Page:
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Baku. Capital of Azerbaijan. Paris of the East

Travel

By Aynur YusifovaPublished 9 months ago 4 min read
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Hello there, salaam! Welcome to Cool Vision. You might be wondering where you are – it resembles Paris, but you're actually in Baku, the capital of Azerbaijan. Azerbaijan was once part of the USSR, but it's been an independent country for more than three decades now.

So, what is Baku famous for? Well, it's renowned for its captivating architecture, a substantial population of cats, and its reputation as a windy city. Situated on the southern coast of the Abseron Peninsula along the Caspian Sea, it's the largest city in the Caucasus region, with approximately 2.3 million inhabitants. It's also one of the oldest cities in the East.

The heart of present-day Baku is the Old Town, known as Cherisheher, which translates to "Inner City." This historic area is a charming labyrinth of narrow streets featuring foreign embassies, souvenir shops, and restaurants. The standout attraction in the Old Town is the Maiden Tower, a 12th-century monument surrounded by intriguing legends. Inside, you'll find a museum, an assortment of artifacts, and a gift shop, not to mention stunning views from the rooftop.

Another significant landmark is the Shirvanshah's Palace, a 15th-century palace that once belonged to the Shirvanshah dynasty, one of the longest-standing dynasties in the Islamic world. Cherisheher is essentially a city within a city, and although it had a population of around 3,000 people in 2007, it was a popular setting for Soviet-era films.

While wandering the streets, you'll encounter numerous tea houses, carpet merchants, and bear in mind that prices in the Old Town tend to be higher. However, you'll discover plenty of fantastic restaurants here, including some hidden gems offering delectable local cuisine.

Baku, interestingly, sits 28 meters below sea level, made possible by the Caspian Sea, which is also below sea level. This city has a rich history in the oil industry, with drilling activities dating back to 1846. European and American entrepreneurs, such as the Nobel brothers and the Rothschilds, flocked here in the 19th century, contributing to the city's European-style architecture and earning it the nickname "Paris of the East." Today, petroleum remains a dominant industry, with numerous international oil field service companies operating in Baku.

Baku is also a major seaport capable of handling 2 million tons of general and dry bulk cargo annually. It boasts several universities, including Baku State University and Azerbaijan State Economic University, attracting thousands of international students. Tourism is on the rise, with the city hosting various international events like the Eurovision Song Contest, the European Games, and Formula One races at the Baku City Circuit, which has been part of the Formula One calendar since 2016.

Let's explore some popular spots in the city:

Fountain Square: A bustling public square with festivals, live music, restaurants, and fountains.

Nizami Street: A pedestrian shopping street featuring 19th-century buildings, street musicians, and diverse shops.

Heydar Aliyev Cultural Center: A modern art museum known for its unique architecture, exhibitions on Azerbaijani history, and a collection of cars once driven by former President Heydar Aliyev.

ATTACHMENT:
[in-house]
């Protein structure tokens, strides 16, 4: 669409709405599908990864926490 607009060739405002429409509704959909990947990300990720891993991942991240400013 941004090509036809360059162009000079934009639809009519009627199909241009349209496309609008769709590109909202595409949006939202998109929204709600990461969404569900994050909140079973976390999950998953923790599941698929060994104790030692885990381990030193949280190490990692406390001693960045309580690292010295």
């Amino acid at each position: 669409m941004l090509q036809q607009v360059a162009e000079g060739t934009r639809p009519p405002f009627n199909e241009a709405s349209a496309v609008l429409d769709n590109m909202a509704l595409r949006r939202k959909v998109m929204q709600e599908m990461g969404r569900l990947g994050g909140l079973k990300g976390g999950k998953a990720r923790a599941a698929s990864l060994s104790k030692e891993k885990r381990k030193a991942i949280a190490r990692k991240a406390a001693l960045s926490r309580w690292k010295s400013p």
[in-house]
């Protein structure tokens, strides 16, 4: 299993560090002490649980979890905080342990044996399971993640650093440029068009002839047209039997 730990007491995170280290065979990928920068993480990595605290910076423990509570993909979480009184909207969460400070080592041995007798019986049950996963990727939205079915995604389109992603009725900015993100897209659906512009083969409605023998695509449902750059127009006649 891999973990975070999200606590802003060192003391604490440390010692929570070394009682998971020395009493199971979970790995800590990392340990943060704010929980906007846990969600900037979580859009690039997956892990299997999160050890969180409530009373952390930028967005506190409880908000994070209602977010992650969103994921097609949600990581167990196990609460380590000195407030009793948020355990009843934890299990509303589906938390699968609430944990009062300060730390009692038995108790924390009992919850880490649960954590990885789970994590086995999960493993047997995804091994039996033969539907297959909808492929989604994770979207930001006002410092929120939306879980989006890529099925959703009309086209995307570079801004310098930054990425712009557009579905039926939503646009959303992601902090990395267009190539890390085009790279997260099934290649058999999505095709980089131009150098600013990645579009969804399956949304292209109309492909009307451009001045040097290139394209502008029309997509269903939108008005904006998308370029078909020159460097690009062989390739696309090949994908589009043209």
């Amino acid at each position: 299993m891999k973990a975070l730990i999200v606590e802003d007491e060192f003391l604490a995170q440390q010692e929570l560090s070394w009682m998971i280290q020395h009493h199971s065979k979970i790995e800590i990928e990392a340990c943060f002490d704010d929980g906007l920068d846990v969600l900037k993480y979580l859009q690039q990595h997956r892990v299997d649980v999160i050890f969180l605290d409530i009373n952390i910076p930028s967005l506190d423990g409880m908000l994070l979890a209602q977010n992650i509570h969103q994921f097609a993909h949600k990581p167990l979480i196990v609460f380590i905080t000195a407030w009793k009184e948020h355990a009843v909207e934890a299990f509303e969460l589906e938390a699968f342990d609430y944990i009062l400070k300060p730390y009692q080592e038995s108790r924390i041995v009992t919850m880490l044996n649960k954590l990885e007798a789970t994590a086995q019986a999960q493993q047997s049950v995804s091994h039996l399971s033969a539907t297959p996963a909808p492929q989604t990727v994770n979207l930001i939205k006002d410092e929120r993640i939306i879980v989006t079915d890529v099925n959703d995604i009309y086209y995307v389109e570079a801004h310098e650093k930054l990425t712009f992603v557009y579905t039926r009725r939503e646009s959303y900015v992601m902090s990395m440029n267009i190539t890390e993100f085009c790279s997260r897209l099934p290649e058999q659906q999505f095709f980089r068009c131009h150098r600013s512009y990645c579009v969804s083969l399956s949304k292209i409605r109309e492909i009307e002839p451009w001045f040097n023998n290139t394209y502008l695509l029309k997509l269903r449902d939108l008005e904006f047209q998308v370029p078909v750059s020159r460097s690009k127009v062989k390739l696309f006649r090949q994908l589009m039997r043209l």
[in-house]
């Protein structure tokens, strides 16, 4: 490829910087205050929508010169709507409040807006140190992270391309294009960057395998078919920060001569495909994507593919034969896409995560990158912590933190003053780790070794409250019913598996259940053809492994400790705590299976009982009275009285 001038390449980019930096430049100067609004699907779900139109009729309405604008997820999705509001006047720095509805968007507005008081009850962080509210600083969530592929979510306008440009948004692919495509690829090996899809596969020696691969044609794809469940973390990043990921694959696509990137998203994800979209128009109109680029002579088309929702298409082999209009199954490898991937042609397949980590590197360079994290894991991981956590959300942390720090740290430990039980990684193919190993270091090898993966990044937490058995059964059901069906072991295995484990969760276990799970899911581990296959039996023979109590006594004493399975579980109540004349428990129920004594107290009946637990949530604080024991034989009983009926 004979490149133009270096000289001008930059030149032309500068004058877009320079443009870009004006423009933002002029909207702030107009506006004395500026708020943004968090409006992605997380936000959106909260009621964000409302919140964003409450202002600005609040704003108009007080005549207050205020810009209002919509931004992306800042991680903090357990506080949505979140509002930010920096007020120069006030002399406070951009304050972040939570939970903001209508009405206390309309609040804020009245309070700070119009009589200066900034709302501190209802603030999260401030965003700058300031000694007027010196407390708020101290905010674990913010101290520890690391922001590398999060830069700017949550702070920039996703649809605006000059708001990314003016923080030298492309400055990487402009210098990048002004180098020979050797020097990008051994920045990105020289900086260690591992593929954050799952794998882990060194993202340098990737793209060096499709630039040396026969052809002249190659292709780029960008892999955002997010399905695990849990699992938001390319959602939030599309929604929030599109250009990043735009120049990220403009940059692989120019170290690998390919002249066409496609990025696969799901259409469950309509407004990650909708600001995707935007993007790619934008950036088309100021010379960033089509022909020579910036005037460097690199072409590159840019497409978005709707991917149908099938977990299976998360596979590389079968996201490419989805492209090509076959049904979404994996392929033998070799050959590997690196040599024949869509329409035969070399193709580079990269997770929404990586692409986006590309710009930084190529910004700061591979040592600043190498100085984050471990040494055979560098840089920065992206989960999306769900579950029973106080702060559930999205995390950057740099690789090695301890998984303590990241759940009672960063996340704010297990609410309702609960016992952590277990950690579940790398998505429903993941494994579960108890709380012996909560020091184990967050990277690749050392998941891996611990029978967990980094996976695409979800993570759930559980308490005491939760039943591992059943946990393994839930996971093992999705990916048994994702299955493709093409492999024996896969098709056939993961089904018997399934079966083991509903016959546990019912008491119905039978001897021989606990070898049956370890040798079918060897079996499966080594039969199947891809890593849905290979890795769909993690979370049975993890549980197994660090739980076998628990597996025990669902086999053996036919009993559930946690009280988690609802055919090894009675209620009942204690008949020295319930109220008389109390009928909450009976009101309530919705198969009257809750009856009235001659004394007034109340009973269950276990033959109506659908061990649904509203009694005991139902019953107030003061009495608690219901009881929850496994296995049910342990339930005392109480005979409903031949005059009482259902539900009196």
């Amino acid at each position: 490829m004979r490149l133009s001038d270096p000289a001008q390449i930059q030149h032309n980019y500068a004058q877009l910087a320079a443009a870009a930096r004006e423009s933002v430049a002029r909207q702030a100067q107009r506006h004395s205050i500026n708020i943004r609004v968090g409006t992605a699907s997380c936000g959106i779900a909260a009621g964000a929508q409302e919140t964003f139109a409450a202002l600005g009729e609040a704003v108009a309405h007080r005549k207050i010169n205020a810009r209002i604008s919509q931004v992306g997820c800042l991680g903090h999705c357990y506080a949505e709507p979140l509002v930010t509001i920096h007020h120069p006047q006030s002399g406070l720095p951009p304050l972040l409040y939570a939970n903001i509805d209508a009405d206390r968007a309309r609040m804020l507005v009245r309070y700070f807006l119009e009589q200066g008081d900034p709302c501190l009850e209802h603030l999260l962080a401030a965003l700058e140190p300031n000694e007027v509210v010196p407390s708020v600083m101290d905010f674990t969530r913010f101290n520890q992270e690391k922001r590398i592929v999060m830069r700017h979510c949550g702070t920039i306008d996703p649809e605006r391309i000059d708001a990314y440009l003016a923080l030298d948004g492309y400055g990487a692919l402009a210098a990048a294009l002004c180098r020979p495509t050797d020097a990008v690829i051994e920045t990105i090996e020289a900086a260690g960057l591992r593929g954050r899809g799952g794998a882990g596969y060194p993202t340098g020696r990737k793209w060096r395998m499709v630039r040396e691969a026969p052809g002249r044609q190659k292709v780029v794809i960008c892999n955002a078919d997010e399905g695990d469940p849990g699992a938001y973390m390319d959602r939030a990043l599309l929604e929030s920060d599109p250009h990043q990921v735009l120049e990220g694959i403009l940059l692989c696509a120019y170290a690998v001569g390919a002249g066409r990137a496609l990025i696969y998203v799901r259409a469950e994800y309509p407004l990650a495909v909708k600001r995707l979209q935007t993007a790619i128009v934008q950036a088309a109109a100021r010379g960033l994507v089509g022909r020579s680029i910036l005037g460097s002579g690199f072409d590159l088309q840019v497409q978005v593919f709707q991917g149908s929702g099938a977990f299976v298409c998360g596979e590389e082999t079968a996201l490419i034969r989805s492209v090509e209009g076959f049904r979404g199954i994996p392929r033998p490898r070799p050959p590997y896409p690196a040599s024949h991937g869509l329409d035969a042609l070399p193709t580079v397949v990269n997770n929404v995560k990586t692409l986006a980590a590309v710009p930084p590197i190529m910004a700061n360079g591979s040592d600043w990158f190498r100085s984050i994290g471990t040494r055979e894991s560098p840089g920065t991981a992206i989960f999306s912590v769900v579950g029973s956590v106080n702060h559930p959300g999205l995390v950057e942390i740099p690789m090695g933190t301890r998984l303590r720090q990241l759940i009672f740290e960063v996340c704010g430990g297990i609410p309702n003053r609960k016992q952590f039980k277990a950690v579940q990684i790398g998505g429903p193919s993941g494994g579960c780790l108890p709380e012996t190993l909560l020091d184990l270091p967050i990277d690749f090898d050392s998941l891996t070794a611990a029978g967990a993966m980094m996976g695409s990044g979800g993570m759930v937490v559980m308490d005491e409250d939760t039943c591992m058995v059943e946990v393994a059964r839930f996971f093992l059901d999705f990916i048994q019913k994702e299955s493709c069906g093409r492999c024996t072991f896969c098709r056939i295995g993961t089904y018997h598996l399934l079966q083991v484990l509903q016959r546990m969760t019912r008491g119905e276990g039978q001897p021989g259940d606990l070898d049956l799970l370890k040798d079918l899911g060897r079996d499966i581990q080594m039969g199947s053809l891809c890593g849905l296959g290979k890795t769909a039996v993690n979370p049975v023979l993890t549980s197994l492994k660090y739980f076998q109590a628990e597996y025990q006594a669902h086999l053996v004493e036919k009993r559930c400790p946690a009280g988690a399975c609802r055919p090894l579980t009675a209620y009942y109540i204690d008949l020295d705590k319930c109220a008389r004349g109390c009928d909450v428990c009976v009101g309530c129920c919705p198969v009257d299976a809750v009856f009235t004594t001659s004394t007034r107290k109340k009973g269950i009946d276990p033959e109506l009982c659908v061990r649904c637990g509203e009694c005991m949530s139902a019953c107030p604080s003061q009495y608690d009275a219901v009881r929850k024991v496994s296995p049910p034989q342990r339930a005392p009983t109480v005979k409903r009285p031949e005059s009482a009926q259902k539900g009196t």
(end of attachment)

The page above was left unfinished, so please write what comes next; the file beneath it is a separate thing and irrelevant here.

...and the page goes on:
Azerbaijan Carpet Museum: Shaped like a folded carpet, it houses a vast collection of Azerbaijani carpets and various artifacts.

The Crescent Hotel: A notable skyscraper complex currently under construction.

Deniz Mall: A mall reminiscent of the Sydney Opera House, adding to the city's modern skyline.

The text begins with a greeting and introduces the reader to Baku, the capital of Azerbaijan. It highlights that Baku was formerly part of the USSR but has been an independent country for over 30 years. The city is known for its beautiful architecture, a large population of cats, and its reputation as a windy city.

The text describes Baku's location on the Abseron Peninsula, along the Caspian Sea, and its status as the largest city in the Caucasus region. The Old Town, known as Cherisheher, is emphasized as the heart of Baku, with attractions like the Maiden Tower and Shirvanshah's Palace.

It mentions that Baku was a popular location for filming Soviet movies during the Soviet era and that the Old Town had a population of around 3,000 people in 2007. The text also touches on the city's history as an oil center, drawing entrepreneurs from Europe and the US in the 19th century, earning it the nickname "Paris of the East."

Baku's role as a major seaport and its growing importance in education and tourism are highlighted. It notes the hosting of international events like Eurovision, the European Games, and Formula One races in the Baku City Circuit.

The text then lists popular spots in the city, including Fountain Square, Nizami Street, the Heydar Aliyev Cultural Center, the Azerbaijan Carpet Museum, the Crescent Hotel, and Deniz Mall. These places showcase Baku's blend of history and modernity.

In summary, the text provides an overview of Baku, its historical significance, modern developments, and notable attractions, making it a comprehensive introduction to the city.

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Aynur Yusifova

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  • The Invisible Writer9 months ago

    Very informative article

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